"The [authors] suggest that the human mind has a tendency to generalise orderings across phrases of different types, which would not occur if the mind generated every phrase type with a unique and isolated rule.

Sunday, April 10, 2011

colour-coded pixels to express ascii for code

D: it has applications for any information.
I read a book called "Information Anxiety" about presenting data in a clear fashion.

These days, I use colour themes with highlighters while studying.
For example, a definition is one colour, biographies are another, et al.

My DIY Magnetic Poetry for literacy students will include a colour theme for grammatical category. Not perfect, since sometimes English is unchanged between such categories.

Thursday, April 7, 2011

auxiliary verbs. may versus might

Russell Smith - Russell Smith | The Globe and Mail
Russell Smith: On Culture
Do you know the difference between ‘may’ and ‘might’?
Russell Smith | Columnist profile | E-mail
Globe and Mail Update
Published Wednesday, Apr. 06, 2011 4:44PM EDT
Last updated Wednesday, Apr. 06, 2011 4:53PM EDT


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May is an auxiliary verb; its past is might. So you say “I may show up tonight” and your friend then reports “She said she might show up tonight.” Seems simple enough.

But it is nothing of the sort. The difference between may and might is one of the most frequent subjects of puzzlement in letters I receive from readers. Purists are annoyed that so many publications seem to use the two interchangeably, and others are confused about why it’s important. Expert sources point out a whole raft of subtleties here.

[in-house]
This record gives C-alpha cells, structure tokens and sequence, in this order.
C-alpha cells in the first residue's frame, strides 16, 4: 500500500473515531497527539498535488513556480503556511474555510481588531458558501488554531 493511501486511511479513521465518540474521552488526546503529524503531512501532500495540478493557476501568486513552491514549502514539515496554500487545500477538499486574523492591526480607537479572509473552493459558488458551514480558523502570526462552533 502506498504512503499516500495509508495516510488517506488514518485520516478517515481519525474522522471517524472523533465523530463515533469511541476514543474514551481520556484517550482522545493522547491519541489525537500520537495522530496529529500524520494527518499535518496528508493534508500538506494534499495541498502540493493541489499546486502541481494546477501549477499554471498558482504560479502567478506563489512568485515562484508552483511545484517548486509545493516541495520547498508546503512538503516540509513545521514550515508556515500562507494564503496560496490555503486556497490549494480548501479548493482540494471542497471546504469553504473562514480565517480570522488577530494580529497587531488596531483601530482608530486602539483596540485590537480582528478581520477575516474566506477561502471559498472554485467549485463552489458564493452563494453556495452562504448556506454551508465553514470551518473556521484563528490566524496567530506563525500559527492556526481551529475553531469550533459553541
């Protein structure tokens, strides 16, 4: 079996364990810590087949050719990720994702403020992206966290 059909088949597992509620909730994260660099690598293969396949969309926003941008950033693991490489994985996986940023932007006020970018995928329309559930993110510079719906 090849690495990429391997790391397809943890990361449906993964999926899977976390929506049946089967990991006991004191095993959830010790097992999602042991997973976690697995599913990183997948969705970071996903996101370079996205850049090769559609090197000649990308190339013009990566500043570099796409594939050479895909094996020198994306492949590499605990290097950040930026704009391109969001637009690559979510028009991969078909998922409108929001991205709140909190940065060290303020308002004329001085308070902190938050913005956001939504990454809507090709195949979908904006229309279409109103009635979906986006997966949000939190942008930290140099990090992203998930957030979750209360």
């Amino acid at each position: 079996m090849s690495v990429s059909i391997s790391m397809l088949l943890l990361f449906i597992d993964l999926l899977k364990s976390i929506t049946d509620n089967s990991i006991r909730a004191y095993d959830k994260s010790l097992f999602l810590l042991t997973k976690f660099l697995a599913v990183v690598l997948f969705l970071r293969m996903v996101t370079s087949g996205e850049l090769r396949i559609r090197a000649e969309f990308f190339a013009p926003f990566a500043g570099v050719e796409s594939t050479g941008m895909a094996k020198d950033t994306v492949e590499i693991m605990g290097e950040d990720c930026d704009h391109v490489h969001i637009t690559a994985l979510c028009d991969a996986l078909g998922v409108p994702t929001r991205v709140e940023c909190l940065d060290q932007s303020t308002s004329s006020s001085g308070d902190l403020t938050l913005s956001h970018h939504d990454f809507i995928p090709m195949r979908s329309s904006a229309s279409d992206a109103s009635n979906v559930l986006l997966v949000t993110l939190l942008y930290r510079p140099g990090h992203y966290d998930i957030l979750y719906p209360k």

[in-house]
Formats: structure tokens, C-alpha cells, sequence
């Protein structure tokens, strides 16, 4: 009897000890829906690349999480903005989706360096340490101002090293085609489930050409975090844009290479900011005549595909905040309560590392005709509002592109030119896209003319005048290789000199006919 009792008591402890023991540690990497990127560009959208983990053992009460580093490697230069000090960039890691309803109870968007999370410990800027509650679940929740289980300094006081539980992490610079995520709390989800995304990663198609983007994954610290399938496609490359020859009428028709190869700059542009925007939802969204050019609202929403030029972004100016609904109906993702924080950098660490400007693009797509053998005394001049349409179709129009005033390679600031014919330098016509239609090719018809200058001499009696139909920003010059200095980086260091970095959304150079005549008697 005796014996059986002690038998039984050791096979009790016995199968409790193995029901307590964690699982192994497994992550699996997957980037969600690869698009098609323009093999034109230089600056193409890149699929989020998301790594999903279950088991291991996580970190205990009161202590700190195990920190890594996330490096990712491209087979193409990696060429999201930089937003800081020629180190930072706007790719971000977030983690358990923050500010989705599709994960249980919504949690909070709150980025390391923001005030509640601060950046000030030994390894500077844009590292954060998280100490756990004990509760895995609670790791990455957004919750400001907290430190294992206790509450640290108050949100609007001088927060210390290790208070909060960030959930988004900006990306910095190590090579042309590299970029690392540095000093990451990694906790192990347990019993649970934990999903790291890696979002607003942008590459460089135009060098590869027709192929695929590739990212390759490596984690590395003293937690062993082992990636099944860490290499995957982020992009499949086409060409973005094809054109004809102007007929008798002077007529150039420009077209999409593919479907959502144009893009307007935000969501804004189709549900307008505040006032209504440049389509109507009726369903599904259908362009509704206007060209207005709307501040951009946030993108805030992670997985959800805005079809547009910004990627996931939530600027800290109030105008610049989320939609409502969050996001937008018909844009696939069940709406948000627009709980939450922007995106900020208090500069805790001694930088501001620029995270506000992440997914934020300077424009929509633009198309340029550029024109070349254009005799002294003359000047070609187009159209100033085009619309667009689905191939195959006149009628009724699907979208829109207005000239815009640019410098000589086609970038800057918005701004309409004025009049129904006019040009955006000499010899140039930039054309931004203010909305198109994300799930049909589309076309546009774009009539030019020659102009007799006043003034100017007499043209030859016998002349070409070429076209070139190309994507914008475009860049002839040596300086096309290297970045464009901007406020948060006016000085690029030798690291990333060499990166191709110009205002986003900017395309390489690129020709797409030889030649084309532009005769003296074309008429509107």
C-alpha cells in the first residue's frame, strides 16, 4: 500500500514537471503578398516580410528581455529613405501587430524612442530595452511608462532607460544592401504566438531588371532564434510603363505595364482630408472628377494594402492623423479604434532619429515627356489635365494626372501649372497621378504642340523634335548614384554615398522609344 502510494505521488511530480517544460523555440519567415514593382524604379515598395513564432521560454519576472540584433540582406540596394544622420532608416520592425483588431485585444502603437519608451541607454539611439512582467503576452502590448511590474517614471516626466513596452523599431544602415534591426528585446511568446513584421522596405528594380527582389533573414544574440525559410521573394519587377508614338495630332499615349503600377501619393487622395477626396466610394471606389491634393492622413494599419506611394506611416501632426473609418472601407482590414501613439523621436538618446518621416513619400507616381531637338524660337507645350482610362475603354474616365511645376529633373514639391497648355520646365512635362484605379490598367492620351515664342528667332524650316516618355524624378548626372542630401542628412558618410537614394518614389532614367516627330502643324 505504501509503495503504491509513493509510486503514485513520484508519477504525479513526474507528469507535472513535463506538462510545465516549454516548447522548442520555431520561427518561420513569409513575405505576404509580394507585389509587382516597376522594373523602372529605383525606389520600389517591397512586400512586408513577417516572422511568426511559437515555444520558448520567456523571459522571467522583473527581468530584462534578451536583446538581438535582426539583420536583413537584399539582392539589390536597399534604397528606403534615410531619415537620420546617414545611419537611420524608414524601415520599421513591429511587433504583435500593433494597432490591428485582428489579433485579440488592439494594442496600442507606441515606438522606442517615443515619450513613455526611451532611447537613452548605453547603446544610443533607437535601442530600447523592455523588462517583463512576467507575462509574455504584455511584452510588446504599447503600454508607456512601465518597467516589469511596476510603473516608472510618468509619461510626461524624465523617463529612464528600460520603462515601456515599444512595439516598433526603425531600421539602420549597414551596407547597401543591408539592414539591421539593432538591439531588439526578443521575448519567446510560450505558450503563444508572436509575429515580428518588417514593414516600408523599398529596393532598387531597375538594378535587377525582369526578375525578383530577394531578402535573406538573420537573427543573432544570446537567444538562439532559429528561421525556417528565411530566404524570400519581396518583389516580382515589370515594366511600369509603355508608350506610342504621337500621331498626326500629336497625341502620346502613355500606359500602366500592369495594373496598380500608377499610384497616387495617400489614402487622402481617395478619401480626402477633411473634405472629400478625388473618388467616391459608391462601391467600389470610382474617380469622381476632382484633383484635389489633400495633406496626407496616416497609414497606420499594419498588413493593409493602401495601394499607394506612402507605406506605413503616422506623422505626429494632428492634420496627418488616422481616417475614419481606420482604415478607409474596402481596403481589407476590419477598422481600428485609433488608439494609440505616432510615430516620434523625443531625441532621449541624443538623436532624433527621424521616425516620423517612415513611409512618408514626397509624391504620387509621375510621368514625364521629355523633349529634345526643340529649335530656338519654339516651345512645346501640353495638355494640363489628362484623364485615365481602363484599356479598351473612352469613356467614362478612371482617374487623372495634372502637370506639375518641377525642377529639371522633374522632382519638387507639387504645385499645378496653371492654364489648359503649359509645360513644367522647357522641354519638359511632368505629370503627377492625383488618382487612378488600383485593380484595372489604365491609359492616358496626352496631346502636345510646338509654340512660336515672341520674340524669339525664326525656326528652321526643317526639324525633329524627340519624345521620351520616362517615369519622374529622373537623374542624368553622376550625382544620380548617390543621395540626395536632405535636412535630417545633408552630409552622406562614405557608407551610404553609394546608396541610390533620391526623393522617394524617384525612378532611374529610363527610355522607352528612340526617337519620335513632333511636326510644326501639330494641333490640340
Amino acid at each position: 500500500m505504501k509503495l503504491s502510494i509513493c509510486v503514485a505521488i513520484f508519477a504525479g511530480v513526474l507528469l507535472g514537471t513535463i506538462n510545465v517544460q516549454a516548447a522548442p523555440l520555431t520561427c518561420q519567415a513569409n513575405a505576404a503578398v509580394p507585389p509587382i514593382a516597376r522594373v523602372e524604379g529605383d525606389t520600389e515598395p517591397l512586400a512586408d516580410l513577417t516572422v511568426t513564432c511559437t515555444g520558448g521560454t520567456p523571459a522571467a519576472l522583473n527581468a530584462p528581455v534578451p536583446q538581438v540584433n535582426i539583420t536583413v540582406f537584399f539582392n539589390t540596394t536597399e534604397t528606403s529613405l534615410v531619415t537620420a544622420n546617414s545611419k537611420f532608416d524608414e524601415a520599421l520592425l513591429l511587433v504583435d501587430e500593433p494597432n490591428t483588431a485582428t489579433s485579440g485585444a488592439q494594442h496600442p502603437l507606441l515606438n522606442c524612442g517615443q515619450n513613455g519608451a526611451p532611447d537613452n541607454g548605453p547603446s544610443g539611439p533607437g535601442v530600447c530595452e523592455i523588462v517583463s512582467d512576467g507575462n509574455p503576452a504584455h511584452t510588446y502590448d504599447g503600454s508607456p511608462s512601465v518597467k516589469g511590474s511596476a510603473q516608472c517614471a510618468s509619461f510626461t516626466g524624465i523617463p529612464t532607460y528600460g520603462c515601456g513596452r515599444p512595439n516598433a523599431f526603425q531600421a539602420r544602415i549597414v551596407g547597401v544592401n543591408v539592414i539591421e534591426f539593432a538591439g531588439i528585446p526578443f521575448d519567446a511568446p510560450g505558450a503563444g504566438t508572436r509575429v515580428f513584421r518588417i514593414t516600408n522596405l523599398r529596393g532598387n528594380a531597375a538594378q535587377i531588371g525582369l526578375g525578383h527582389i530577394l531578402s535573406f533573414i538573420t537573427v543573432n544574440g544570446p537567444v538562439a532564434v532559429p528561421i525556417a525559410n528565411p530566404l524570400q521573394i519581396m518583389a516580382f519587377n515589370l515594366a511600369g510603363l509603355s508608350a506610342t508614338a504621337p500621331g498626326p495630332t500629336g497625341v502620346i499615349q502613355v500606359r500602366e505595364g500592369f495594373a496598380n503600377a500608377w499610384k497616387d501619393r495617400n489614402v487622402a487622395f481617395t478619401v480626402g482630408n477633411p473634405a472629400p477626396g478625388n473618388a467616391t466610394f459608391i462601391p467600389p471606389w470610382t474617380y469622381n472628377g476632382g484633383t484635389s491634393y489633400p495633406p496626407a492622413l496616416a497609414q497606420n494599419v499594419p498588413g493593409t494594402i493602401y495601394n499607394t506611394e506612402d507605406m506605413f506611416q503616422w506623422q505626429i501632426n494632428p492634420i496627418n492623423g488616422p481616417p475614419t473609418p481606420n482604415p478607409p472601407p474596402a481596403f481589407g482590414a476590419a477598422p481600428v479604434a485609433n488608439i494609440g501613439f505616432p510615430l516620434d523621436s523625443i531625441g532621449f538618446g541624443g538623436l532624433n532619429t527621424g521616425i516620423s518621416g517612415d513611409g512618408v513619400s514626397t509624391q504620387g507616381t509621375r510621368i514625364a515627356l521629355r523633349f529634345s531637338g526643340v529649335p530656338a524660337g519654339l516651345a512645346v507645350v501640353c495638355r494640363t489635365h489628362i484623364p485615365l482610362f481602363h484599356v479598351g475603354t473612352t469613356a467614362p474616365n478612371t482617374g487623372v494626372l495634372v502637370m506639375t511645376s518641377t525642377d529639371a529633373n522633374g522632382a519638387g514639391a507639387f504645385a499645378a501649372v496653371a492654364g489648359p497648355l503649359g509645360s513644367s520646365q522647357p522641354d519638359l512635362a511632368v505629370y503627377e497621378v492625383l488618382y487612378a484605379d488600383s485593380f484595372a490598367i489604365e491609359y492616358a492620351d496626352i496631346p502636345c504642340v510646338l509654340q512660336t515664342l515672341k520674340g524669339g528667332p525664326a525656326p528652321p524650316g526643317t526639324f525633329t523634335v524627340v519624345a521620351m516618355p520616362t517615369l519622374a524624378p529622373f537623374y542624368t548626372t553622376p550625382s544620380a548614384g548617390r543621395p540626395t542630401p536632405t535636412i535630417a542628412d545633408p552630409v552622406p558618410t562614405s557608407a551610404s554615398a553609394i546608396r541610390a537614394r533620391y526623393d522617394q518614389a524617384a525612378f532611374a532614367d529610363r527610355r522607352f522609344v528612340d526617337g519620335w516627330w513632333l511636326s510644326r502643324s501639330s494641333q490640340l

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Reader Carol Bream sent me a citation from the Ottawa Citizen that encapsulates the problem with the haziness about these verbs. This sentence ran in that paper on March 8: “The new cutting-edge concrete may have made a difference in the deadly collapse of a highway overpass in Laval in 2006 which crushed two vehicles, killing five people and seriously injuring six others who were driving on top of the overpass at the time.” The sentence is ambiguous. A reader may think momentarily that the writer doesn’t know the actual outcome of the accident. The new concrete “may have made a difference” – in other words, there was new concrete there, and we don’t know if it played any role in the tragedy? No: We do know that there was only old concrete involved; what we are wondering is whether new concrete would have made a difference. So “might” is more appropriate in that sentence.

Here is another example to make this tricky point a little less murky: “I was so distracted I might have fallen in a puddle” means “I was at risk of falling in a puddle but didn’t.” “I may have fallen in a puddle” would mean “I don’t have a clear recollection of whether I did or not.”

Here’s another example of what not to do: “He was a highly talented minor-league player, so he may have gone on to the NHL.” This suggests we don’t know if he went into the NHL or not. Using “he might have gone on” would indicate he could have gone if he had wanted to.

In short, use might when you are speculating about what could have affected a situation in the past, use may when you are uncertain of what actually happened. (“He may have thought I was insulting him.”)

Note that these sentences are all about the past. When you’re talking in the present, the differences between the verbs is much less definite. In everyday speech, the two are often interchangeable:

Me - did not know that.

Me - what is with the last comma?

But Mr. Beck’s bombastic, and regularly offensive, commentary had become a drag on the Fox brand.